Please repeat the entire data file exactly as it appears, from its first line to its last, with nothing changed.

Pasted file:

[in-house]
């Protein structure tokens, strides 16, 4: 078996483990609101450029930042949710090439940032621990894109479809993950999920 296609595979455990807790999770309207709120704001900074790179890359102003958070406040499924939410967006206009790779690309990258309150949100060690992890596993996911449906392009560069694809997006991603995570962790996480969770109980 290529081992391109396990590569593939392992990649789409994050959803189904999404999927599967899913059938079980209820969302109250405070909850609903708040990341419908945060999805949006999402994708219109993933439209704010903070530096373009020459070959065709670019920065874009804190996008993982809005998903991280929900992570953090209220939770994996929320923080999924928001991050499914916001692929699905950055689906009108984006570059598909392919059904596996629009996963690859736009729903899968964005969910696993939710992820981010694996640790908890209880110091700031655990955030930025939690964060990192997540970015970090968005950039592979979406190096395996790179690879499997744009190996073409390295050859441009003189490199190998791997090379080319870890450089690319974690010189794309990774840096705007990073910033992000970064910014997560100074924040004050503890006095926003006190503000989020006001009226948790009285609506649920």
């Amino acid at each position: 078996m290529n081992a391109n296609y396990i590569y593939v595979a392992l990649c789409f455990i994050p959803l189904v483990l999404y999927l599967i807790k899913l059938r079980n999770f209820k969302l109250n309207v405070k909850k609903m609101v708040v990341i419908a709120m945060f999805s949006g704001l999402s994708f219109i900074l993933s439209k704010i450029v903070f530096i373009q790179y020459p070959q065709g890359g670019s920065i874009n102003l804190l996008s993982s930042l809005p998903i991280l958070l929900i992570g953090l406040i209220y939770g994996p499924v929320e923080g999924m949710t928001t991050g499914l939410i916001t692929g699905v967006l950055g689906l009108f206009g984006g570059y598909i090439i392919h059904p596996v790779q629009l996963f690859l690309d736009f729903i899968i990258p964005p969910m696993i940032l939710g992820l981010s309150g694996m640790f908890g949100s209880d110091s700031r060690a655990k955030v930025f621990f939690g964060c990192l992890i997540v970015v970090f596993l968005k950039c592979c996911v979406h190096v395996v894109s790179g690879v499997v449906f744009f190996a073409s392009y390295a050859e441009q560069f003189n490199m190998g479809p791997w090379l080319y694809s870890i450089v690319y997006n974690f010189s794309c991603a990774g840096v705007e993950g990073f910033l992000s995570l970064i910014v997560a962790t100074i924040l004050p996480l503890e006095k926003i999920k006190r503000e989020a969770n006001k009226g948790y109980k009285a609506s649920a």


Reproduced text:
[in-house]
């Protein structure tokens, strides 16, 4: 078996483990609101450029930042949710090439940032621990894109479809993950999920 296609595979455990807790999770309207709120704001900074790179890359102003958070406040499924939410967006206009790779690309990258309150949100060690992890596993996911449906392009560069694809997006991603995570962790996480969770109980 290529081992391109396990590569593939392992990649789409994050959803189904999404999927599967899913059938079980209820969302109250405070909850609903708040990341419908945060999805949006999402994708219109993933439209704010903070530096373009020459070959065709670019920065874009804190996008993982809005998903991280929900992570953090209220939770994996929320923080999924928001991050499914916001692929699905950055689906009108984006570059598909392919059904596996629009996963690859736009729903899968964005969910696993939710992820981010694996640790908890209880110091700031655990955030930025939690964060990192997540970015970090968005950039592979979406190096395996790179690879499997744009190996073409390295050859441009003189490199190998791997090379080319870890450089690319974690010189794309990774840096705007990073910033992000970064910014997560100074924040004050503890006095926003006190503000989020006001009226948790009285609506649920």
């Amino acid at each position: 078996m290529n081992a391109n296609y396990i590569y593939v595979a392992l990649c789409f455990i994050p959803l189904v483990l999404y999927l599967i807790k899913l059938r079980n999770f209820k969302l109250n309207v405070k909850k609903m609101v708040v990341i419908a709120m945060f999805s949006g704001l999402s994708f219109i900074l993933s439209k704010i450029v903070f530096i373009q790179y020459p070959q065709g890359g670019s920065i874009n102003l804190l996008s993982s930042l809005p998903i991280l958070l929900i992570g953090l406040i209220y939770g994996p499924v929320e923080g999924m949710t928001t991050g499914l939410i916001t692929g699905v967006l950055g689906l009108f206009g984006g570059y598909i090439i392919h059904p596996v790779q629009l996963f690859l690309d736009f729903i899968i990258p964005p969910m696993i940032l939710g992820l981010s309150g694996m640790f908890g949100s209880d110091s700031r060690a655990k955030v930025f621990f939690g964060c990192l992890i997540v970015v970090f596993l968005k950039c592979c996911v979406h190096v395996v894109s790179g690879v499997v449906f744009f190996a073409s392009y390295a050859e441009q560069f003189n490199m190998g479809p791997w090379l080319y694809s870890i450089v690319y997006n974690f010189s794309c991603a990774g840096v705007e993950g990073f910033l992000s995570l970064i910014v997560a962790t100074i924040l004050p996480l503890e006095k926003i999920k006190r503000e989020a969770n006001k009226g948790y109980k009285a609506s649920a």